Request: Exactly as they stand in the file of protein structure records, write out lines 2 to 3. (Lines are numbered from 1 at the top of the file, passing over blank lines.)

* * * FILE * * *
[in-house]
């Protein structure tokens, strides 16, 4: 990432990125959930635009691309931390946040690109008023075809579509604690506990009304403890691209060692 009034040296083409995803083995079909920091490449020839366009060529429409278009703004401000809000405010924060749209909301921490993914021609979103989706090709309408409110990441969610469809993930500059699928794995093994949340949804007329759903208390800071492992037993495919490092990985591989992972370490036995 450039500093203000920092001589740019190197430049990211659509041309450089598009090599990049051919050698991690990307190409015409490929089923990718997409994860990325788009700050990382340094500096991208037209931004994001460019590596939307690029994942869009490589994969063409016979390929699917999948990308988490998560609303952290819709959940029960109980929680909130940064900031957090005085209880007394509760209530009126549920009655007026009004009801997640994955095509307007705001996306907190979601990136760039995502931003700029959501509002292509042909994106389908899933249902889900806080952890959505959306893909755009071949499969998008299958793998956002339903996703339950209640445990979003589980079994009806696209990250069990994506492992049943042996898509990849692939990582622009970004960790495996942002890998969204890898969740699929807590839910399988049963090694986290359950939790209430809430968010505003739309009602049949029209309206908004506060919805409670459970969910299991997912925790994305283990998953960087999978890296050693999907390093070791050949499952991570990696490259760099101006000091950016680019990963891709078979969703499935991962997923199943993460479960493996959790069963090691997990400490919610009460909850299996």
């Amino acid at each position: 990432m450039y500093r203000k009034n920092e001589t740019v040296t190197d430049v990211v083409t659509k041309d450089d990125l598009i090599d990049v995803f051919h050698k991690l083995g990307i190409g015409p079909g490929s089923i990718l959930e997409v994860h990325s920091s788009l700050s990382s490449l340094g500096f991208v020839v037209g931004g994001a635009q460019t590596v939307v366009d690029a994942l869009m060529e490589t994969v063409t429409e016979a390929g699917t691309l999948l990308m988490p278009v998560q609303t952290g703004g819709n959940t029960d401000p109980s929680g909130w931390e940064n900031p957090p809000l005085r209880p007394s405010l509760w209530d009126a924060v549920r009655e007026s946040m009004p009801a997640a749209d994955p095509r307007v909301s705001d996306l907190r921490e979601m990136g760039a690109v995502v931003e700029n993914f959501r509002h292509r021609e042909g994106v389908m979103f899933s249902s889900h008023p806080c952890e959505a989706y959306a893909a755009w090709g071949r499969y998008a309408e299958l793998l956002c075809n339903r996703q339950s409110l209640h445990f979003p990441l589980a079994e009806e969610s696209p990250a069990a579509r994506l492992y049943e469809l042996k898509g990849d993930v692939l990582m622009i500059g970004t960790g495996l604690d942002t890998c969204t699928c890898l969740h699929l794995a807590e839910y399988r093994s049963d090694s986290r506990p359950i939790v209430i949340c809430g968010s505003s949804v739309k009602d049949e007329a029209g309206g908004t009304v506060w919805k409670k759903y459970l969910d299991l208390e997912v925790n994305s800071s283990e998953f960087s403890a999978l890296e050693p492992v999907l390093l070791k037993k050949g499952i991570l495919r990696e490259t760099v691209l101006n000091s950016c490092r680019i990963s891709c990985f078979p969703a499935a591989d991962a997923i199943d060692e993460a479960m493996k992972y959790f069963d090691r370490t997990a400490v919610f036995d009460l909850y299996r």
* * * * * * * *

């Protein structure tokens, strides 16, 4: 990432990125959930635009691309931390946040690109008023075809579509604690506990009304403890691209060692 009034040296083409995803083995079909920091490449020839366009060529429409278009703004401000809000405010924060749209909301921490993914021609979103989706090709309408409110990441969610469809993930500059699928794995093994949340949804007329759903208390800071492992037993495919490092990985591989992972370490036995 450039500093203000920092001589740019190197430049990211659509041309450089598009090599990049051919050698991690990307190409015409490929089923990718997409994860990325788009700050990382340094500096991208037209931004994001460019590596939307690029994942869009490589994969063409016979390929699917999948990308988490998560609303952290819709959940029960109980929680909130940064900031957090005085209880007394509760209530009126549920009655007026009004009801997640994955095509307007705001996306907190979601990136760039995502931003700029959501509002292509042909994106389908899933249902889900806080952890959505959306893909755009071949499969998008299958793998956002339903996703339950209640445990979003589980079994009806696209990250069990994506492992049943042996898509990849692939990582622009970004960790495996942002890998969204890898969740699929807590839910399988049963090694986290359950939790209430809430968010505003739309009602049949029209309206908004506060919805409670459970969910299991997912925790994305283990998953960087999978890296050693999907390093070791050949499952991570990696490259760099101006000091950016680019990963891709078979969703499935991962997923199943993460479960493996959790069963090691997990400490919610009460909850299996």
């Amino acid at each position: 990432m450039y500093r203000k009034n920092e001589t740019v040296t190197d430049v990211v083409t659509k041309d450089d990125l598009i090599d990049v995803f051919h050698k991690l083995g990307i190409g015409p079909g490929s089923i990718l959930e997409v994860h990325s920091s788009l700050s990382s490449l340094g500096f991208v020839v037209g931004g994001a635009q460019t590596v939307v366009d690029a994942l869009m060529e490589t994969v063409t429409e016979a390929g699917t691309l999948l990308m988490p278009v998560q609303t952290g703004g819709n959940t029960d401000p109980s929680g909130w931390e940064n900031p957090p809000l005085r209880p007394s405010l509760w209530d009126a924060v549920r009655e007026s946040m009004p009801a997640a749209d994955p095509r307007v909301s705001d996306l907190r921490e979601m990136g760039a690109v995502v931003e700029n993914f959501r509002h292509r021609e042909g994106v389908m979103f899933s249902s889900h008023p806080c952890e959505a989706y959306a893909a755009w090709g071949r499969y998008a309408e299958l793998l956002c075809n339903r996703q339950s409110l209640h445990f979003p990441l589980a079994e009806e969610s696209p990250a069990a579509r994506l492992y049943e469809l042996k898509g990849d993930v692939l990582m622009i500059g970004t960790g495996l604690d942002t890998c969204t699928c890898l969740h699929l794995a807590e839910y399988r093994s049963d090694s986290r506990p359950i939790v209430i949340c809430g968010s505003s949804v739309k009602d049949e007329a029209g309206g908004t009304v506060w919805k409670k759903y459970l969910d299991l208390e997912v925790n994305s800071s283990e998953f960087s403890a999978l890296e050693p492992v999907l390093l070791k037993k050949g499952i991570l495919r990696e490259t760099v691209l101006n000091s950016c490092r680019i990963s891709c990985f078979p969703a499935a591989d991962a997923i199943d060692e993460a479960m493996k992972y959790f069963d090691r370490t997990a400490v919610f036995d009460l909850y299996r």